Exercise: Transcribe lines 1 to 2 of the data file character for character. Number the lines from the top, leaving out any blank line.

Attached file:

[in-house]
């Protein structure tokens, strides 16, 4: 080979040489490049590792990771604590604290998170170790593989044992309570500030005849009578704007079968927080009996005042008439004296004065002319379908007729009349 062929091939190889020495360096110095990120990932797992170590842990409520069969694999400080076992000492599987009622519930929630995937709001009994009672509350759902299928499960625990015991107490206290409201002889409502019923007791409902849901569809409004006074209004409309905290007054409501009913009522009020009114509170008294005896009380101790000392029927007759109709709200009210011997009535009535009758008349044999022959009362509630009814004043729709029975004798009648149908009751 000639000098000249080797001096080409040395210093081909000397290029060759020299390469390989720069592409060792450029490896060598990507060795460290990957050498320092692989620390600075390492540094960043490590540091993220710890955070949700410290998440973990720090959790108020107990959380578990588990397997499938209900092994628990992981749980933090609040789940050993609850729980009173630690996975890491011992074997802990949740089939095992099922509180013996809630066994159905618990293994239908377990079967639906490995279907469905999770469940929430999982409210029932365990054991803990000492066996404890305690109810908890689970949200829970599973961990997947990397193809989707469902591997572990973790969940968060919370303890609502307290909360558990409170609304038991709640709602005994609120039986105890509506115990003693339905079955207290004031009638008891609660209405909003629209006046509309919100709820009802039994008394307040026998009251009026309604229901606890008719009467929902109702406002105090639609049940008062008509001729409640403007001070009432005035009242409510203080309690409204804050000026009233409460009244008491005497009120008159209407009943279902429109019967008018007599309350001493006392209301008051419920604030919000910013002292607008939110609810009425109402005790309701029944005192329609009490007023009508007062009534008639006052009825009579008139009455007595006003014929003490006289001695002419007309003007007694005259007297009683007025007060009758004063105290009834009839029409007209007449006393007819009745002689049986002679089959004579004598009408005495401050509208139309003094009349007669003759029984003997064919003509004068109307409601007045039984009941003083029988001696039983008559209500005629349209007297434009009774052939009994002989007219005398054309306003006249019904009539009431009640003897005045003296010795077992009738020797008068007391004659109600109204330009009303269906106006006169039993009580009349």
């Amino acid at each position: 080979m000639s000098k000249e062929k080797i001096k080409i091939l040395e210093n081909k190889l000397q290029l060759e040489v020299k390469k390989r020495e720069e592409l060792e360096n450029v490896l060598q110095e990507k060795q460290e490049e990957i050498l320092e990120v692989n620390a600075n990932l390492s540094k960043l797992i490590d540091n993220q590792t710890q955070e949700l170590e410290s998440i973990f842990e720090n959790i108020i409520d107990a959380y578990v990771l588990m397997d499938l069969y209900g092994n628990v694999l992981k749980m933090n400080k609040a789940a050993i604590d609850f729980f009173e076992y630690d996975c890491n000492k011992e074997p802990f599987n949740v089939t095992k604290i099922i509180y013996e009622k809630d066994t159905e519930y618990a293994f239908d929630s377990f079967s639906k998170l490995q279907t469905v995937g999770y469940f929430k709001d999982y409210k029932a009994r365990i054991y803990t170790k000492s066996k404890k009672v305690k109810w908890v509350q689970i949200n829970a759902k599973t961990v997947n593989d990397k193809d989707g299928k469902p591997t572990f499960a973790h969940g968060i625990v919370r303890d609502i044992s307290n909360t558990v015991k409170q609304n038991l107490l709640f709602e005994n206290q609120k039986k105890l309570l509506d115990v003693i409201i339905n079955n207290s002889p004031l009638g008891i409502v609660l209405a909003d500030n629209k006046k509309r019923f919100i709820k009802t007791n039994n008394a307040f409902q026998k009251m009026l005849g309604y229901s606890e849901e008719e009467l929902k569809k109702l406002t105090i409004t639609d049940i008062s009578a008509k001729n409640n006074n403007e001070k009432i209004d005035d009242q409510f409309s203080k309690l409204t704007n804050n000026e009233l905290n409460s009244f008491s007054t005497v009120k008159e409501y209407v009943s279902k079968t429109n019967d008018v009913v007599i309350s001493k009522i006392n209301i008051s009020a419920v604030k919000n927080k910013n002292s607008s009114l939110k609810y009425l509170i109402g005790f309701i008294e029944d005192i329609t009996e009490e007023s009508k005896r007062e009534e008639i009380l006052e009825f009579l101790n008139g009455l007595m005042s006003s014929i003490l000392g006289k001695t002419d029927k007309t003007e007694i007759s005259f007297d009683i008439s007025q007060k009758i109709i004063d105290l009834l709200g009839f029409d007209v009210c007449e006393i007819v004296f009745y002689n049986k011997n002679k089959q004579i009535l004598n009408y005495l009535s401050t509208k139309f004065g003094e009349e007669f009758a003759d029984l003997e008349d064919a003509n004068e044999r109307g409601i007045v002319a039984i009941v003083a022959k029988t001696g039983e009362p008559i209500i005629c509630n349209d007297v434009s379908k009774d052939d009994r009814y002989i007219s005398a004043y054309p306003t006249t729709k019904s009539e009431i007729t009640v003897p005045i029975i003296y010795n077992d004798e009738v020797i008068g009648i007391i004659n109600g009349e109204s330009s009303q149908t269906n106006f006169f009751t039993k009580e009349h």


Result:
[in-house]
């Protein structure tokens, strides 16, 4: 080979040489490049590792990771604590604290998170170790593989044992309570500030005849009578704007079968927080009996005042008439004296004065002319379908007729009349 062929091939190889020495360096110095990120990932797992170590842990409520069969694999400080076992000492599987009622519930929630995937709001009994009672509350759902299928499960625990015991107490206290409201002889409502019923007791409902849901569809409004006074209004409309905290007054409501009913009522009020009114509170008294005896009380101790000392029927007759109709709200009210011997009535009535009758008349044999022959009362509630009814004043729709029975004798009648149908009751 000639000098000249080797001096080409040395210093081909000397290029060759020299390469390989720069592409060792450029490896060598990507060795460290990957050498320092692989620390600075390492540094960043490590540091993220710890955070949700410290998440973990720090959790108020107990959380578990588990397997499938209900092994628990992981749980933090609040789940050993609850729980009173630690996975890491011992074997802990949740089939095992099922509180013996809630066994159905618990293994239908377990079967639906490995279907469905999770469940929430999982409210029932365990054991803990000492066996404890305690109810908890689970949200829970599973961990997947990397193809989707469902591997572990973790969940968060919370303890609502307290909360558990409170609304038991709640709602005994609120039986105890509506115990003693339905079955207290004031009638008891609660209405909003629209006046509309919100709820009802039994008394307040026998009251009026309604229901606890008719009467929902109702406002105090639609049940008062008509001729409640403007001070009432005035009242409510203080309690409204804050000026009233409460009244008491005497009120008159209407009943279902429109019967008018007599309350001493006392209301008051419920604030919000910013002292607008939110609810009425109402005790309701029944005192329609009490007023009508007062009534008639006052009825009579008139009455007595006003014929003490006289001695002419007309003007007694005259007297009683007025007060009758004063105290009834009839029409007209007449006393007819009745002689049986002679089959004579004598009408005495401050509208139309003094009349007669003759029984003997064919003509004068109307409601007045039984009941003083029988001696039983008559209500005629349209007297434009009774052939009994002989007219005398054309306003006249019904009539009431009640003897005045003296010795077992009738020797008068007391004659109600109204330009009303269906106006006169039993009580009349």